As some may have perhaps guessed by this time, I’m a newly-minted 40-something who—no joke–is writing this essay in a Starbucks while wearing my Buddy Holly-styled specs and my multi-colored and ‘one-of-a-kind’ New Balance runners.  And I even drove here in my ‘quirky’ Nissan Cube.

Yes, I must even admit that I put off getting married and having kids until my late 30s.  I am also guilty of using words like ‘adulty’ when I recognize that I’m occupying my father’s shadow or losing my fly-by-the-seat-of-my-pants lifestyle in the face of my new responsibilities of family, work, and mortgage.

And although my devoutly feminist wife might tell you otherwise, that’s kind of where my stereotypical man-boy-ness ends…I think.

I mean, I don’t have a man-cave.  I don’t spend hours or entire weekends playing video games.  And one of the main reasons I put off marriage and having kids so long was because I struggled to become an academic and to feel economically safe and secure in my own life.

I offer this admission to illustrate the point that serious efforts to understand the cultural politics of the man-boy industrial complex must take into consideration a few things.

They must keep in mind that the ways individual white men make sense of, and appropriate the language and logics of the man-boy arts are always complex and complicated and can’t be summed up in a singular explanation.  This is true of Tommy, Ethan, and myself.

Second, they must situate the coming to prominence of the man-boy in the post-9/11 moment, a time marked by a renewed effort to re-masculinize American men and to promote the illusion that contemporary America is ‘beyond race.’

Finally, they must recognize the man-boy less as a sociological reality that can be apprehended via surveys, interviews, ethnographies, or biosketches, and more as a simulacrum—a copy for which there is no original—that more importantly operates to discipline the attitudes, affective investments, and social practices and relations largely of white, middle class men of the X and Y generations in socially conservative, if not reactionary, ways.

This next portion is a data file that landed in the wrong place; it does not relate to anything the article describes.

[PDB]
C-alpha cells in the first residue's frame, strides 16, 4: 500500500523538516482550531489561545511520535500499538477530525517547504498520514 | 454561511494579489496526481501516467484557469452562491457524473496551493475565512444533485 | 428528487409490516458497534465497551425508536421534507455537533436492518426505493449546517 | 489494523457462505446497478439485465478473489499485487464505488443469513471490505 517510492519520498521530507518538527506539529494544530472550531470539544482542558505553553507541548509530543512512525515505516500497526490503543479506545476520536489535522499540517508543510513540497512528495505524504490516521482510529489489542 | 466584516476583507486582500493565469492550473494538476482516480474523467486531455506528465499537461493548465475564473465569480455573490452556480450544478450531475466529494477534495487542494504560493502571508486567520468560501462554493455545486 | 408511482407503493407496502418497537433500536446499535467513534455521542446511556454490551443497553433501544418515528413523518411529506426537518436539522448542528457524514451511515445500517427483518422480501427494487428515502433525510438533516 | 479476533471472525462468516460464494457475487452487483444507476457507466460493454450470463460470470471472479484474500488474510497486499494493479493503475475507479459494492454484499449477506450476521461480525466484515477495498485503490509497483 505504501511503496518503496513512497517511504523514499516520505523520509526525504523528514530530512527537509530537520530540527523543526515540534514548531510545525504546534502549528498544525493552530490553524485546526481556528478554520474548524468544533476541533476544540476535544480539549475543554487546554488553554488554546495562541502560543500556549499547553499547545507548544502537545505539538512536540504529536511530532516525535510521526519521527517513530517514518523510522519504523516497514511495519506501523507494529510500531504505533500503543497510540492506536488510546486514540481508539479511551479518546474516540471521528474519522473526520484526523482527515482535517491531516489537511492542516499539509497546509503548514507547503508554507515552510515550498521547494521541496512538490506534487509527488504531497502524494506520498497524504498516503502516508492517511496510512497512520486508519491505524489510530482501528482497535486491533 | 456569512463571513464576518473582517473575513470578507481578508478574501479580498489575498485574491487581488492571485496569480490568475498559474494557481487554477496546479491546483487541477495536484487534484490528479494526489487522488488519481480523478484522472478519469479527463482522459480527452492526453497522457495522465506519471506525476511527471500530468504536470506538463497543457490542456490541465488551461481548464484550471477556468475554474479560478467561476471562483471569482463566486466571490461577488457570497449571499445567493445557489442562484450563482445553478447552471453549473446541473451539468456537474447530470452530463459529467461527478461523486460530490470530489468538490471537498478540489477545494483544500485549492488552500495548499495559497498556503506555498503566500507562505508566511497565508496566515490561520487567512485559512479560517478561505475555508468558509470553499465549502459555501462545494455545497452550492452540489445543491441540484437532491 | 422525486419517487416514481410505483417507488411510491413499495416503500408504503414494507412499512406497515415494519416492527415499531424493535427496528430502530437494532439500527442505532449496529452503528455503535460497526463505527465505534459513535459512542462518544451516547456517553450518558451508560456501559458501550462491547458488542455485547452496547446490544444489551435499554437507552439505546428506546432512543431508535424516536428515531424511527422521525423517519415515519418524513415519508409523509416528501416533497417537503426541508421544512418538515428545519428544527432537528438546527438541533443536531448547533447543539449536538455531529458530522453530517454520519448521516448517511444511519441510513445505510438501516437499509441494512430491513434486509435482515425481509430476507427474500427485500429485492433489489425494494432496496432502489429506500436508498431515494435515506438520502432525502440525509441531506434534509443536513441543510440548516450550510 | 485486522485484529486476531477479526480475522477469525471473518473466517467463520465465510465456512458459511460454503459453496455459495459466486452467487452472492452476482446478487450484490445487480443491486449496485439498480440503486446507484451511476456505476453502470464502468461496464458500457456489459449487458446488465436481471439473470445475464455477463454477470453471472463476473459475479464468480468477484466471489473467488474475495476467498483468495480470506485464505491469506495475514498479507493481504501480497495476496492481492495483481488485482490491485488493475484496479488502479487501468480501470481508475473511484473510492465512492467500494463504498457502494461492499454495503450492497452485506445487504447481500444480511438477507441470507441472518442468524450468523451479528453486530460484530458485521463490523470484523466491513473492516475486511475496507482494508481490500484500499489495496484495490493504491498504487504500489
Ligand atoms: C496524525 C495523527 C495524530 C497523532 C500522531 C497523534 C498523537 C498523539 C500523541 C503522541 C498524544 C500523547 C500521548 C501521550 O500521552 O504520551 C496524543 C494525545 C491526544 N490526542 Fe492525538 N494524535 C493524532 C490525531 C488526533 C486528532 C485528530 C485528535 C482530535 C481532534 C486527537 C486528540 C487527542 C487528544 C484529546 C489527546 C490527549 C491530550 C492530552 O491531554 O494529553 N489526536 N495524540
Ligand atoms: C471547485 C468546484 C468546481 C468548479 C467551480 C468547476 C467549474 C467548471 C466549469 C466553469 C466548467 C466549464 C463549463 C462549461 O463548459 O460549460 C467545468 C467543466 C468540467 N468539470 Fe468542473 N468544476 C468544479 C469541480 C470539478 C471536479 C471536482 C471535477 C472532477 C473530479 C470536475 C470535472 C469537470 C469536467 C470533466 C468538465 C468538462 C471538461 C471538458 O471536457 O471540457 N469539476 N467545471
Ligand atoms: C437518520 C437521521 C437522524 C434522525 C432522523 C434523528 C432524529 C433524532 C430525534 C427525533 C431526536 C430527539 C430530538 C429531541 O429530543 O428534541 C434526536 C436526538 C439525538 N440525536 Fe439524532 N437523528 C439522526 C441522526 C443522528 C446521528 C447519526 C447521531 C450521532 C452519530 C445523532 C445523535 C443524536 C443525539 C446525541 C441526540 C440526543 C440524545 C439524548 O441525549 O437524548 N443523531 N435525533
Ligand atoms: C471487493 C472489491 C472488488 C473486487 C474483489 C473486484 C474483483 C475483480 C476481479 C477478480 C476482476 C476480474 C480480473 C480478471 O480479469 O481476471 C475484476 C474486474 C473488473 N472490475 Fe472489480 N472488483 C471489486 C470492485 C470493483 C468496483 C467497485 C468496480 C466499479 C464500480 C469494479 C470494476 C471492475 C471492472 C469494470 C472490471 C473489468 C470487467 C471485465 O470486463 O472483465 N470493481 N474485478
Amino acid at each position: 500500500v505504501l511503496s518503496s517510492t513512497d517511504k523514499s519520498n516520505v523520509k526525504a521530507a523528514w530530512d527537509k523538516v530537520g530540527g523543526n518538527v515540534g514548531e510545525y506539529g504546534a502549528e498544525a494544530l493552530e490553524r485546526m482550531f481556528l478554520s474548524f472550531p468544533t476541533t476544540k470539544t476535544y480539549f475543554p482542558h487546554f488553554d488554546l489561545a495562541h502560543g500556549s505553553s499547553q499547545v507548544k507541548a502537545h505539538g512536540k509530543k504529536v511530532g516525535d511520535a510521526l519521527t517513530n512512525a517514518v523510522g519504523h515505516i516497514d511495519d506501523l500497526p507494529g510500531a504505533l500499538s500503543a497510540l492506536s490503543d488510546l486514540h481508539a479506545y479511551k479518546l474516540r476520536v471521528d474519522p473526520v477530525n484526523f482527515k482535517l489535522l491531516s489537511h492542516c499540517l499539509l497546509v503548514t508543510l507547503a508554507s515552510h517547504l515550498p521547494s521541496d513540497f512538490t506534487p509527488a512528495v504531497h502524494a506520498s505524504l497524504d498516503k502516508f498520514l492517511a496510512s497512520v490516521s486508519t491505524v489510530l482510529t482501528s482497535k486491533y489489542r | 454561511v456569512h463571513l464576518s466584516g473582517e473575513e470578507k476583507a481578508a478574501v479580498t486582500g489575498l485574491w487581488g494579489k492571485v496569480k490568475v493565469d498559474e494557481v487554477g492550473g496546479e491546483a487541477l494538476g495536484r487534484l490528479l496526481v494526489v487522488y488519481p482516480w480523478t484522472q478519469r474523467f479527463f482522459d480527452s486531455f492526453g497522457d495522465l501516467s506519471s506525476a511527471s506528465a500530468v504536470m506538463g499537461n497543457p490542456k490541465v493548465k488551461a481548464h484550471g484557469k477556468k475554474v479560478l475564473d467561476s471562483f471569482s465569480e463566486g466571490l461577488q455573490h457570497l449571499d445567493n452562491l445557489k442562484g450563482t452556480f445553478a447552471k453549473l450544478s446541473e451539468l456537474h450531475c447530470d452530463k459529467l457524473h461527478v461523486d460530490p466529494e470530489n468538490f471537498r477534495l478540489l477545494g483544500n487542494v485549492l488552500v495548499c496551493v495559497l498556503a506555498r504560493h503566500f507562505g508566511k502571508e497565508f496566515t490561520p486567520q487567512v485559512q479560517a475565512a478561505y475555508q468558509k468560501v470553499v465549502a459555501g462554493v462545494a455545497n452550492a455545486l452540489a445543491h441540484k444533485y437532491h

If progressives are interested in getting more white men from service and even white collar jobs to participate in struggles for women’s rights or for demanding a living wage in an economic moment so ripe for mass public dissent, then they would be well served to consider the need to develop alternative models of white masculinity that will trump the affective appeal of those currently on offer within the man-boy industrial complex.


photoKyle Kusz is Associate Professor of Physical Cultural Studies in the Department of Kinesiology at the University of Rhode Island.  He is the author of Revolt of the White Athlete: Race, Media, and the Emergence of Extreme Athletes in America (Peter Lang, 2007).  Broadly speaking, his research illuminates the key, yet often overlooked role that sports media play in shaping contemporary cultural politics.  More specifically, his work illuminates the various kaleidoscopic representational strategies and logics used in the last 25 years to reproduce white masculinity as centered and normative in American popular culture.  For example, he has critically examined the cultural politics of various sport-related films of the last 20 years (Jerry Maguire, Fight Club, Dogtown and Z Boys, among others), as well as, interrogated how media stories about sport celebrities like Lance Armstrong, Pat Tillman and Andre Agassi are important sites involved in making particular ideas about whiteness and masculinity into public forms of ‘common sense’ in particular historical conjunctures.